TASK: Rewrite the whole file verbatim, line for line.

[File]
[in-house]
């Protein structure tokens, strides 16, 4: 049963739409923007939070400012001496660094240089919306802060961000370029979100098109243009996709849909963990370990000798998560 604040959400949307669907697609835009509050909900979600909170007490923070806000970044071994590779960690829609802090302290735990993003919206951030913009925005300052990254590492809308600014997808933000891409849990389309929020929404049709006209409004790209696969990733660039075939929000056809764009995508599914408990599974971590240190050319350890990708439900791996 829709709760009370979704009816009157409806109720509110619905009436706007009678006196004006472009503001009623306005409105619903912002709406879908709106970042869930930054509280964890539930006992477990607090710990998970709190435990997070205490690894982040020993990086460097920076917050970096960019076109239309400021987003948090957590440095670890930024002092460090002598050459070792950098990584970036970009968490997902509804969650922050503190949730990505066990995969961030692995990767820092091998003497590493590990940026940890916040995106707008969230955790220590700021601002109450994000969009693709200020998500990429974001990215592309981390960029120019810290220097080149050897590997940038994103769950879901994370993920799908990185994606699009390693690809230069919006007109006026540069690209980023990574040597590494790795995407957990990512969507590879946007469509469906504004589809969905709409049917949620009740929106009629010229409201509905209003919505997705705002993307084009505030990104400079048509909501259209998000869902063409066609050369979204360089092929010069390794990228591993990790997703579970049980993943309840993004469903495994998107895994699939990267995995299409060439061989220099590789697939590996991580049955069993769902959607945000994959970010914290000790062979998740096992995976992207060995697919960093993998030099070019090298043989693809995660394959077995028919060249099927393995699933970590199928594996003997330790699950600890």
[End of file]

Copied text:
[in-house]
């Protein structure tokens, strides 16, 4: 049963739409923007939070400012001496660094240089919306802060961000370029979100098109243009996709849909963990370990000798998560 604040959400949307669907697609835009509050909900979600909170007490923070806000970044071994590779960690829609802090302290735990993003919206951030913009925005300052990254590492809308600014997808933000891409849990389309929020929404049709006209409004790209696969990733660039075939929000056809764009995508599914408990599974971590240190050319350890990708439900791996 829709709760009370979704009816009157409806109720509110619905009436706007009678006196004006472009503001009623306005409105619903912002709406879908709106970042869930930054509280964890539930006992477990607090710990998970709190435990997070205490690894982040020993990086460097920076917050970096960019076109239309400021987003948090957590440095670890930024002092460090002598050459070792950098990584970036970009968490997902509804969650922050503190949730990505066990995969961030692995990767820092091998003497590493590990940026940890916040995106707008969230955790220590700021601002109450994000969009693709200020998500990429974001990215592309981390960029120019810290220097080149050897590997940038994103769950879901994370993920799908990185994606699009390693690809230069919006007109006026540069690209980023990574040597590494790795995407957990990512969507590879946007469509469906504004589809969905709409049917949620009740929106009629010229409201509905209003919505997705705002993307084009505030990104400079048509909501259209998000869902063409066609050369979204360089092929010069390794990228591993990790997703579970049980993943309840993004469903495994998107895994699939990267995995299409060439061989220099590789697939590996991580049955069993769902959607945000994959970010914290000790062979998740096992995976992207060995697919960093993998030099070019090298043989693809995660394959077995028919060249099927393995699933970590199928594996003997330790699950600890």